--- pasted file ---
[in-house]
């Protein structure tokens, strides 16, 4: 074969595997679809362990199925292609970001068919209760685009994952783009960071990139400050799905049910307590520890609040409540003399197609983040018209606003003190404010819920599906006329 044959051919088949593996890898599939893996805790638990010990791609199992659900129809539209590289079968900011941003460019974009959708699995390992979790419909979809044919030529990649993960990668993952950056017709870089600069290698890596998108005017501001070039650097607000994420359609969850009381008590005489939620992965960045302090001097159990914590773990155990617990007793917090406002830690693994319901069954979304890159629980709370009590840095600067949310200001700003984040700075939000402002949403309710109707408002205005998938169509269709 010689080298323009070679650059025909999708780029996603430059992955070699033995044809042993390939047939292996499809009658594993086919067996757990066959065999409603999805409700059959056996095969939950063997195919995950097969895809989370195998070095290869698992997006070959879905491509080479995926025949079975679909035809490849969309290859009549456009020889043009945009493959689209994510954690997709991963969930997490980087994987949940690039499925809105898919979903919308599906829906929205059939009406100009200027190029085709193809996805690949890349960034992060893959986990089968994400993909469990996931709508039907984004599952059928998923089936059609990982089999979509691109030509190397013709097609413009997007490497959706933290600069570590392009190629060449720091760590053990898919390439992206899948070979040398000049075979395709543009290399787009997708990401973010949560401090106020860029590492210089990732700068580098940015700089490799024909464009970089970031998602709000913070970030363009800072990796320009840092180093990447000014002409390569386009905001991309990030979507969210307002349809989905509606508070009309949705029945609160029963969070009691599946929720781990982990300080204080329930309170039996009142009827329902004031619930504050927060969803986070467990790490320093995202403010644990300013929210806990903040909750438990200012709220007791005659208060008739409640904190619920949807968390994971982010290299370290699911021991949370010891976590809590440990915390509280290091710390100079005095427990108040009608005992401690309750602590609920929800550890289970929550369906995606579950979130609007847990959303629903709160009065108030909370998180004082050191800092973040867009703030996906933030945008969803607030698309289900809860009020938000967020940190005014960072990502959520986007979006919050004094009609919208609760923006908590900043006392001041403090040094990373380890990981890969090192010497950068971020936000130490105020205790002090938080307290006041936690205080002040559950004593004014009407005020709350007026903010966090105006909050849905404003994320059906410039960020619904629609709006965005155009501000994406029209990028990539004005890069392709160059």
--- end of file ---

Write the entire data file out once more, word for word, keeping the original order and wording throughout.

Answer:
[in-house]
């Protein structure tokens, strides 16, 4: 074969595997679809362990199925292609970001068919209760685009994952783009960071990139400050799905049910307590520890609040409540003399197609983040018209606003003190404010819920599906006329 044959051919088949593996890898599939893996805790638990010990791609199992659900129809539209590289079968900011941003460019974009959708699995390992979790419909979809044919030529990649993960990668993952950056017709870089600069290698890596998108005017501001070039650097607000994420359609969850009381008590005489939620992965960045302090001097159990914590773990155990617990007793917090406002830690693994319901069954979304890159629980709370009590840095600067949310200001700003984040700075939000402002949403309710109707408002205005998938169509269709 010689080298323009070679650059025909999708780029996603430059992955070699033995044809042993390939047939292996499809009658594993086919067996757990066959065999409603999805409700059959056996095969939950063997195919995950097969895809989370195998070095290869698992997006070959879905491509080479995926025949079975679909035809490849969309290859009549456009020889043009945009493959689209994510954690997709991963969930997490980087994987949940690039499925809105898919979903919308599906829906929205059939009406100009200027190029085709193809996805690949890349960034992060893959986990089968994400993909469990996931709508039907984004599952059928998923089936059609990982089999979509691109030509190397013709097609413009997007490497959706933290600069570590392009190629060449720091760590053990898919390439992206899948070979040398000049075979395709543009290399787009997708990401973010949560401090106020860029590492210089990732700068580098940015700089490799024909464009970089970031998602709000913070970030363009800072990796320009840092180093990447000014002409390569386009905001991309990030979507969210307002349809989905509606508070009309949705029945609160029963969070009691599946929720781990982990300080204080329930309170039996009142009827329902004031619930504050927060969803986070467990790490320093995202403010644990300013929210806990903040909750438990200012709220007791005659208060008739409640904190619920949807968390994971982010290299370290699911021991949370010891976590809590440990915390509280290091710390100079005095427990108040009608005992401690309750602590609920929800550890289970929550369906995606579950979130609007847990959303629903709160009065108030909370998180004082050191800092973040867009703030996906933030945008969803607030698309289900809860009020938000967020940190005014960072990502959520986007979006919050004094009609919208609760923006908590900043006392001041403090040094990373380890990981890969090192010497950068971020936000130490105020205790002090938080307290006041936690205080002040559950004593004014009407005020709350007026903010966090105006909050849905404003994320059906410039960020619904629609709006965005155009501000994406029209990028990539004005890069392709160059």